Grey Towers NHS: The Grounds

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Grey Towers NHL►

Grey Towers NHS is in Milford, Pennsylvania. Gifford Pinchot, first director of the United States Forest Service and governor of Pennsylvania, grew up here. Pinchot’s father James bought the land in 1875 and moved the family there from New York City.

James Pinchot regretted the impact his wallpaper business had on the forests. He suggested to his Yale-bound son Gifford that he become a forester. Gifford did study forestry and made a lifelong career of conservation. He and his friend Theodore Roosevelt convinced Congress to establish the United States Forest Service in 1905.

Pinchot served as the USFS Director until 1910 until he had a falling out with Taft, Roosevelt’s successor. He married Cornelia Bryce in 1914 and they moved in to the Milford estate. He served two terms as Governor of Pennsylvania in the 1920s. His son Gifford Bryce Pinchot donated the Grey Towers estate to the US Forestry Service in 1960 to be used as a center for conservation. President Kennedy established the Pinchot Institute for Conservation at the Grey Towers NHS in 1963.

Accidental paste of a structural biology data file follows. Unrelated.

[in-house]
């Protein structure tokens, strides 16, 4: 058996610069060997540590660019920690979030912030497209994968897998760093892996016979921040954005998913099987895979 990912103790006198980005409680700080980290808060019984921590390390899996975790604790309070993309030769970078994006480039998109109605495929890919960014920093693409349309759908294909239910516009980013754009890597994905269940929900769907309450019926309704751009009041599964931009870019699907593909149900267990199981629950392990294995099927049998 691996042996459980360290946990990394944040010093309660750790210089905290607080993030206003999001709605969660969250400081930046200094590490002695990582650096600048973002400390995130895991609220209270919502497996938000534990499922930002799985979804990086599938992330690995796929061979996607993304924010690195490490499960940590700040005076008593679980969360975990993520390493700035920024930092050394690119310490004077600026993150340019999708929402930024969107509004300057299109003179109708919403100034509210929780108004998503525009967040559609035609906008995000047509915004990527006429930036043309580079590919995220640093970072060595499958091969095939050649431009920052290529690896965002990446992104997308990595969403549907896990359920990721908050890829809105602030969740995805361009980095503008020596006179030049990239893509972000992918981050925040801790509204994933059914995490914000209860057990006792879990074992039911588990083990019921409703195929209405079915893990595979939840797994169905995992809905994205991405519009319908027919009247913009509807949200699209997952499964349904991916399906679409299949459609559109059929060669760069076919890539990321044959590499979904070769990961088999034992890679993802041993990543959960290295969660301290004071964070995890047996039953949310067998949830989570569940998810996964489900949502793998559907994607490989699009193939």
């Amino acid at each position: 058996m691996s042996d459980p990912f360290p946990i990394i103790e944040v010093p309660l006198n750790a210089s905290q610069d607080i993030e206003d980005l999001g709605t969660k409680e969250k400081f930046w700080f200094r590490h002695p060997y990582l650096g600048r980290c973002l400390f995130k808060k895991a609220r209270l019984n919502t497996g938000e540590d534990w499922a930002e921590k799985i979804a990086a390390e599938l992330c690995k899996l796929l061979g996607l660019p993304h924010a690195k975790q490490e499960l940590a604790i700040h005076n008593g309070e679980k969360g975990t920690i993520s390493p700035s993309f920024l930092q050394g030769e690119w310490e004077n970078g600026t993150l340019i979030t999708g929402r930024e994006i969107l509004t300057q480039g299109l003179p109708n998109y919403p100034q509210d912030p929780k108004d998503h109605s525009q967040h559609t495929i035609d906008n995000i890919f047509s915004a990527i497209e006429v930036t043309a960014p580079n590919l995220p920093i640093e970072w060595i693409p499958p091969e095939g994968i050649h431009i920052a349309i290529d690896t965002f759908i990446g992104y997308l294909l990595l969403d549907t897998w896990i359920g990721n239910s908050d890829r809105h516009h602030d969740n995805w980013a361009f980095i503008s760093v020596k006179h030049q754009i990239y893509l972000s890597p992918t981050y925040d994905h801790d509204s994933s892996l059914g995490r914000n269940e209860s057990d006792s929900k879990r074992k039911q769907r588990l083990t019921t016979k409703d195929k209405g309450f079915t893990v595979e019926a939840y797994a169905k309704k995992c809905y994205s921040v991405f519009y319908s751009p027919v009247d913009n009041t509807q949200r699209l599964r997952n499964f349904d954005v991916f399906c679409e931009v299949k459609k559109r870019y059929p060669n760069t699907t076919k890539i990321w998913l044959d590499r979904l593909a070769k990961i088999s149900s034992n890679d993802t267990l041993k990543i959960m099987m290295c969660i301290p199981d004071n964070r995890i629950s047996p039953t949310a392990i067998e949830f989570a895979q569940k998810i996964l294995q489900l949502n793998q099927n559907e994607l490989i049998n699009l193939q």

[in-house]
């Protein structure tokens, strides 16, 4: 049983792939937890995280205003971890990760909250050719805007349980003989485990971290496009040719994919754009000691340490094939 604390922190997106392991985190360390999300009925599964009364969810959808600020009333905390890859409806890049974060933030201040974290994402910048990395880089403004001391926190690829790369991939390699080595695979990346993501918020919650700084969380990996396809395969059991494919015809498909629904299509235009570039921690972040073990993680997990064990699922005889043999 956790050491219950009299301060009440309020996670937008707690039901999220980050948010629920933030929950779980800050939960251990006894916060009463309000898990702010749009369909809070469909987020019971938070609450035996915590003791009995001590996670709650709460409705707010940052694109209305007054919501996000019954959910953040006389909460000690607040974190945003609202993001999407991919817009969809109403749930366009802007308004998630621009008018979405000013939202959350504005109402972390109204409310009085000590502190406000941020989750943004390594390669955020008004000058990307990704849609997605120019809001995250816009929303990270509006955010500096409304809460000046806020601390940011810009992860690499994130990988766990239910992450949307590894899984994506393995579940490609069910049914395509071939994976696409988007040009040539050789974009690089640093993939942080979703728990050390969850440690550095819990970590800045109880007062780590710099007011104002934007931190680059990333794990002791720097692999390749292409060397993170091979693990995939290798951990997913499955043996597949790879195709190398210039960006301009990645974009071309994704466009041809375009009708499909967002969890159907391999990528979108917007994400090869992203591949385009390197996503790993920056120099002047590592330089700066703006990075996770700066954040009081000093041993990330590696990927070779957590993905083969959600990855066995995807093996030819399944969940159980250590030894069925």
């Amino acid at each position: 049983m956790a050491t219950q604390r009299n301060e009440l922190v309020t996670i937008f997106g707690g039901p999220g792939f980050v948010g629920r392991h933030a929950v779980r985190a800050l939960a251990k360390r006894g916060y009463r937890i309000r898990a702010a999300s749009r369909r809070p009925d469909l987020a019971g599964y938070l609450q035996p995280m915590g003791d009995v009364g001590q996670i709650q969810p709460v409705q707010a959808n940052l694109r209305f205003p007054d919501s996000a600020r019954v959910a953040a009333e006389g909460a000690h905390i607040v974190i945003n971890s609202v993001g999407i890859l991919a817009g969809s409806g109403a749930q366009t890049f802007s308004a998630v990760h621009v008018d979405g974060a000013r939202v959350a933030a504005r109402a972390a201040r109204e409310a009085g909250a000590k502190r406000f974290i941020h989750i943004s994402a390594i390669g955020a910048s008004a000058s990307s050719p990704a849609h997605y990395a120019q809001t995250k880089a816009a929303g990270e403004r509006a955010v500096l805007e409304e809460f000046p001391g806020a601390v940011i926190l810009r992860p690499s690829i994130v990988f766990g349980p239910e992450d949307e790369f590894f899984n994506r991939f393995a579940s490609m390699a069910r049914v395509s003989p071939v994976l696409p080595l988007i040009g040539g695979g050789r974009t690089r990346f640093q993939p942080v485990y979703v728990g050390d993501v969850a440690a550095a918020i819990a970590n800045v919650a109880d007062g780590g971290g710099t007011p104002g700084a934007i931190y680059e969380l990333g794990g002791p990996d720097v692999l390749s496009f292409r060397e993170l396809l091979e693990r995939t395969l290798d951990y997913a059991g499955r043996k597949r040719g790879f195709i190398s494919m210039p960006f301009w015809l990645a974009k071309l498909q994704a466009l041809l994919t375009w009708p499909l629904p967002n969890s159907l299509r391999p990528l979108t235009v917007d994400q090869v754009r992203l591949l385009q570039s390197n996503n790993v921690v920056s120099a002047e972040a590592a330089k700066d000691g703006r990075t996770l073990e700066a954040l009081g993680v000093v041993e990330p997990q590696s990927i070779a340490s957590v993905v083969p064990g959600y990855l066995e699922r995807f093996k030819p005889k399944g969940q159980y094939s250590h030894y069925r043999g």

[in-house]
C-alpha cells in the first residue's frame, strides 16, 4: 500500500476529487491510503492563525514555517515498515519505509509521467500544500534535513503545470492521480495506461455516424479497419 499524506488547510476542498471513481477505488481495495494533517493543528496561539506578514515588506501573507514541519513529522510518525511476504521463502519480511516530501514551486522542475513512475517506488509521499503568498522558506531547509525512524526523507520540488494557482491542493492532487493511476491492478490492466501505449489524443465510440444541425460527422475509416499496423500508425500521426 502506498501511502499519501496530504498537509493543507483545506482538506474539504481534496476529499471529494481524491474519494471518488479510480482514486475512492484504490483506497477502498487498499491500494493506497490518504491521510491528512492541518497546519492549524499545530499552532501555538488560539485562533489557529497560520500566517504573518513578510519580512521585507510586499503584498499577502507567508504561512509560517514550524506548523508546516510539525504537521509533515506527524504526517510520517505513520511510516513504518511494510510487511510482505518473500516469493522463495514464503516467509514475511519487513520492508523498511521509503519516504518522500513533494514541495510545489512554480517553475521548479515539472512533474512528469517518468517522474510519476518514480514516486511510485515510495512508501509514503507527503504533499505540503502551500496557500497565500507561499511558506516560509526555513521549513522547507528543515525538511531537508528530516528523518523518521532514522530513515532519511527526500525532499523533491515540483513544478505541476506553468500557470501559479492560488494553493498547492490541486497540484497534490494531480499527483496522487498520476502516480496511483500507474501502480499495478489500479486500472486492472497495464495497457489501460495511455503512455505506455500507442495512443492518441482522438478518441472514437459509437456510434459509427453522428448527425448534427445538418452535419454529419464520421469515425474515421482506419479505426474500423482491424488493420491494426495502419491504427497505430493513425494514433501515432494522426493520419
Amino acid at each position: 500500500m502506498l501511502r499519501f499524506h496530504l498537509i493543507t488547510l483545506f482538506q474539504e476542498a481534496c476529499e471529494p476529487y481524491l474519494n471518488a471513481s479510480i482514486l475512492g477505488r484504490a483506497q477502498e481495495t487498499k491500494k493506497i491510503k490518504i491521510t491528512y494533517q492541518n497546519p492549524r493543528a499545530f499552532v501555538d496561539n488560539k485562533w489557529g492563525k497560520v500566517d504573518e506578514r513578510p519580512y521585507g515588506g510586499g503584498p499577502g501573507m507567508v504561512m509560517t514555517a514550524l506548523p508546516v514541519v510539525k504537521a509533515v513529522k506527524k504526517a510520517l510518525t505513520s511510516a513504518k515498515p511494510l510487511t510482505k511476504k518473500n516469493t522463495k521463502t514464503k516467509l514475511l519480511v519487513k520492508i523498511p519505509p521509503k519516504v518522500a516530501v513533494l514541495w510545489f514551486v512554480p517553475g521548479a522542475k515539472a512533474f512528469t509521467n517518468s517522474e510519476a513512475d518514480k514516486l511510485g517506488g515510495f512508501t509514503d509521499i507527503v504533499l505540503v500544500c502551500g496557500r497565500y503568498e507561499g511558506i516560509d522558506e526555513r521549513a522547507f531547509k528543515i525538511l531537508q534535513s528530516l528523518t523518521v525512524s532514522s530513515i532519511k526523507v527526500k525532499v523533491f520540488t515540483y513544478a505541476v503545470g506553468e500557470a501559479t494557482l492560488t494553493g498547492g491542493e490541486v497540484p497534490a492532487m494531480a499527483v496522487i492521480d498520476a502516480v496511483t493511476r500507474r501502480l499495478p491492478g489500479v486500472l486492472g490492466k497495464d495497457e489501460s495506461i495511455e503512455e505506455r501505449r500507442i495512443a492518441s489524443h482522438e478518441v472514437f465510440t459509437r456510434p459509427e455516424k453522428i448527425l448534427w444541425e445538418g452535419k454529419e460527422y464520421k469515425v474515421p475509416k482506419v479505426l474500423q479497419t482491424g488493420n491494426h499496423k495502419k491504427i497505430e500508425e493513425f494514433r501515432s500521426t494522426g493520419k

The Grounds►

When James Pinchot first built Grey Towers, the land was devoid of trees. He set about landscaping and reforesting the estate. He planted 100 trees. Later, Cornelia created an allee framed by Black Locust trees leading up to the mansion.

You can walk the half-mile Tree Trail which meanders around 31 varieties, identified by signs. The brochure to accompany this walk can be downloaded here. Another half-mile trail, the Forest Discovery Trail, explores a grove of Hemlock and White Pine planted for the Yale Forestry School. The grounds are open from dawn to dusk to pedestrians.

Grey Towers Posts►

Location: 151 Grey Towers Dr Drive, Milford, PA 18337
Designation: National Historic Site
Date Designated/Established: May 23, 1963
Date of my visit: December 11, 2020

2 thoughts on “Grey Towers NHS: The Grounds

  1. Thanks for continuing to preserve the legacy of Gifford Pinchot who was instrumental in preservation of many of the public lands we are able to enjoy today, which would not have otherwise been the case.

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